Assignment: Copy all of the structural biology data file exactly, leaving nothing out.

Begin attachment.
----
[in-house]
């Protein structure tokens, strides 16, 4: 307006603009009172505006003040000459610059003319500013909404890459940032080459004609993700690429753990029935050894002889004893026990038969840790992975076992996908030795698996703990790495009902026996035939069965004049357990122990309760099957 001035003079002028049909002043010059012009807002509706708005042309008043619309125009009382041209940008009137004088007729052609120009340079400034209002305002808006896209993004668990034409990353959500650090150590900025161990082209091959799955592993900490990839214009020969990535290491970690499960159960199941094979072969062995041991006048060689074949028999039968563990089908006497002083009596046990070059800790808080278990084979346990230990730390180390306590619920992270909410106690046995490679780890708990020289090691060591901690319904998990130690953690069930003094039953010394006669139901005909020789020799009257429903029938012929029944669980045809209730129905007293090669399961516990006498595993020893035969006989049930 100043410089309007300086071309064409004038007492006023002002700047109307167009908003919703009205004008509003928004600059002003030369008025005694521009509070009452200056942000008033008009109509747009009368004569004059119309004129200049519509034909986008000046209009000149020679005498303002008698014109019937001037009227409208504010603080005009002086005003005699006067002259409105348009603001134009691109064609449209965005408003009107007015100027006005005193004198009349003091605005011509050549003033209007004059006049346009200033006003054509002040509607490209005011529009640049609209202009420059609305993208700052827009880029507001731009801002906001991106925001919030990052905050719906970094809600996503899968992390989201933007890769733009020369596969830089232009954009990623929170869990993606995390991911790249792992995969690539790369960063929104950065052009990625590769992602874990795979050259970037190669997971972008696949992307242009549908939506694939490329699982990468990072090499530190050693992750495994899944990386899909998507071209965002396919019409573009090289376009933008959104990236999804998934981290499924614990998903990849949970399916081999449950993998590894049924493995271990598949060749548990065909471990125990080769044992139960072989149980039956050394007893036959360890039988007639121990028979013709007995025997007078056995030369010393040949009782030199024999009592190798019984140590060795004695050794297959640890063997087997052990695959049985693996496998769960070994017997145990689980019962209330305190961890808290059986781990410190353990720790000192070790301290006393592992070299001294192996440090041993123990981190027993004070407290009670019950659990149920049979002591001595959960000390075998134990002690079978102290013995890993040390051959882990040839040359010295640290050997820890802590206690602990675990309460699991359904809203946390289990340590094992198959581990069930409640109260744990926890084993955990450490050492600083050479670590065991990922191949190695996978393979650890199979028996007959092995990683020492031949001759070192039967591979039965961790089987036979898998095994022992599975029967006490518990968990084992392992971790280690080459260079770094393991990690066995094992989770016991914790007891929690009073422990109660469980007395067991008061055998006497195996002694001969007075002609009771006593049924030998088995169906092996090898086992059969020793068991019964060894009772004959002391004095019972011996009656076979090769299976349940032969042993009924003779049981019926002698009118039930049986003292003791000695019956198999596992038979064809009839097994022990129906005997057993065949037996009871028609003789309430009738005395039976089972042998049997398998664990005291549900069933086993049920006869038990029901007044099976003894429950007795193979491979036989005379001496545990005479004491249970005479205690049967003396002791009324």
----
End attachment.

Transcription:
[in-house]
């Protein structure tokens, strides 16, 4: 307006603009009172505006003040000459610059003319500013909404890459940032080459004609993700690429753990029935050894002889004893026990038969840790992975076992996908030795698996703990790495009902026996035939069965004049357990122990309760099957 001035003079002028049909002043010059012009807002509706708005042309008043619309125009009382041209940008009137004088007729052609120009340079400034209002305002808006896209993004668990034409990353959500650090150590900025161990082209091959799955592993900490990839214009020969990535290491970690499960159960199941094979072969062995041991006048060689074949028999039968563990089908006497002083009596046990070059800790808080278990084979346990230990730390180390306590619920992270909410106690046995490679780890708990020289090691060591901690319904998990130690953690069930003094039953010394006669139901005909020789020799009257429903029938012929029944669980045809209730129905007293090669399961516990006498595993020893035969006989049930 100043410089309007300086071309064409004038007492006023002002700047109307167009908003919703009205004008509003928004600059002003030369008025005694521009509070009452200056942000008033008009109509747009009368004569004059119309004129200049519509034909986008000046209009000149020679005498303002008698014109019937001037009227409208504010603080005009002086005003005699006067002259409105348009603001134009691109064609449209965005408003009107007015100027006005005193004198009349003091605005011509050549003033209007004059006049346009200033006003054509002040509607490209005011529009640049609209202009420059609305993208700052827009880029507001731009801002906001991106925001919030990052905050719906970094809600996503899968992390989201933007890769733009020369596969830089232009954009990623929170869990993606995390991911790249792992995969690539790369960063929104950065052009990625590769992602874990795979050259970037190669997971972008696949992307242009549908939506694939490329699982990468990072090499530190050693992750495994899944990386899909998507071209965002396919019409573009090289376009933008959104990236999804998934981290499924614990998903990849949970399916081999449950993998590894049924493995271990598949060749548990065909471990125990080769044992139960072989149980039956050394007893036959360890039988007639121990028979013709007995025997007078056995030369010393040949009782030199024999009592190798019984140590060795004695050794297959640890063997087997052990695959049985693996496998769960070994017997145990689980019962209330305190961890808290059986781990410190353990720790000192070790301290006393592992070299001294192996440090041993123990981190027993004070407290009670019950659990149920049979002591001595959960000390075998134990002690079978102290013995890993040390051959882990040839040359010295640290050997820890802590206690602990675990309460699991359904809203946390289990340590094992198959581990069930409640109260744990926890084993955990450490050492600083050479670590065991990922191949190695996978393979650890199979028996007959092995990683020492031949001759070192039967591979039965961790089987036979898998095994022992599975029967006490518990968990084992392992971790280690080459260079770094393991990690066995094992989770016991914790007891929690009073422990109660469980007395067991008061055998006497195996002694001969007075002609009771006593049924030998088995169906092996090898086992059969020793068991019964060894009772004959002391004095019972011996009656076979090769299976349940032969042993009924003779049981019926002698009118039930049986003292003791000695019956198999596992038979064809009839097994022990129906005997057993065949037996009871028609003789309430009738005395039976089972042998049997398998664990005291549900069933086993049920006869038990029901007044099976003894429950007795193979491979036989005379001496545990005479004491249970005479205690049967003396002791009324």